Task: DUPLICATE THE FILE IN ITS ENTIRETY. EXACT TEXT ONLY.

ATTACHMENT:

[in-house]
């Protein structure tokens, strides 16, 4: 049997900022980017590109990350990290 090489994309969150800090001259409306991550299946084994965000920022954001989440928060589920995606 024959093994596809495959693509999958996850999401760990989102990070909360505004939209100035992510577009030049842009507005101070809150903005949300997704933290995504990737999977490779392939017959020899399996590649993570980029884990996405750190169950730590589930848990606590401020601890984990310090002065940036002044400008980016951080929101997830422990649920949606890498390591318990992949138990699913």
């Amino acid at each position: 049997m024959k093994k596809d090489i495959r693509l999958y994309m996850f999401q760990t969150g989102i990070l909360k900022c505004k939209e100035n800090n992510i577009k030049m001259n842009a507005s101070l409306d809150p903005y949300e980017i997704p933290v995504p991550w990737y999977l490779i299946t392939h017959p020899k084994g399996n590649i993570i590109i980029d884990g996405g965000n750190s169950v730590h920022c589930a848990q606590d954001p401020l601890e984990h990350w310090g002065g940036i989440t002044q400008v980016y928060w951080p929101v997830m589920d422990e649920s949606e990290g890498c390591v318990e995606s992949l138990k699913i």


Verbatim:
[in-house]
């Protein structure tokens, strides 16, 4: 049997900022980017590109990350990290 090489994309969150800090001259409306991550299946084994965000920022954001989440928060589920995606 024959093994596809495959693509999958996850999401760990989102990070909360505004939209100035992510577009030049842009507005101070809150903005949300997704933290995504990737999977490779392939017959020899399996590649993570980029884990996405750190169950730590589930848990606590401020601890984990310090002065940036002044400008980016951080929101997830422990649920949606890498390591318990992949138990699913």
């Amino acid at each position: 049997m024959k093994k596809d090489i495959r693509l999958y994309m996850f999401q760990t969150g989102i990070l909360k900022c505004k939209e100035n800090n992510i577009k030049m001259n842009a507005s101070l409306d809150p903005y949300e980017i997704p933290v995504p991550w990737y999977l490779i299946t392939h017959p020899k084994g399996n590649i993570i590109i980029d884990g996405g965000n750190s169950v730590h920022c589930a848990q606590d954001p401020l601890e984990h990350w310090g002065g940036i989440t002044q400008v980016y928060w951080p929101v997830m589920d422990e649920s949606e990290g890498c390591v318990e995606s992949l138990k699913i």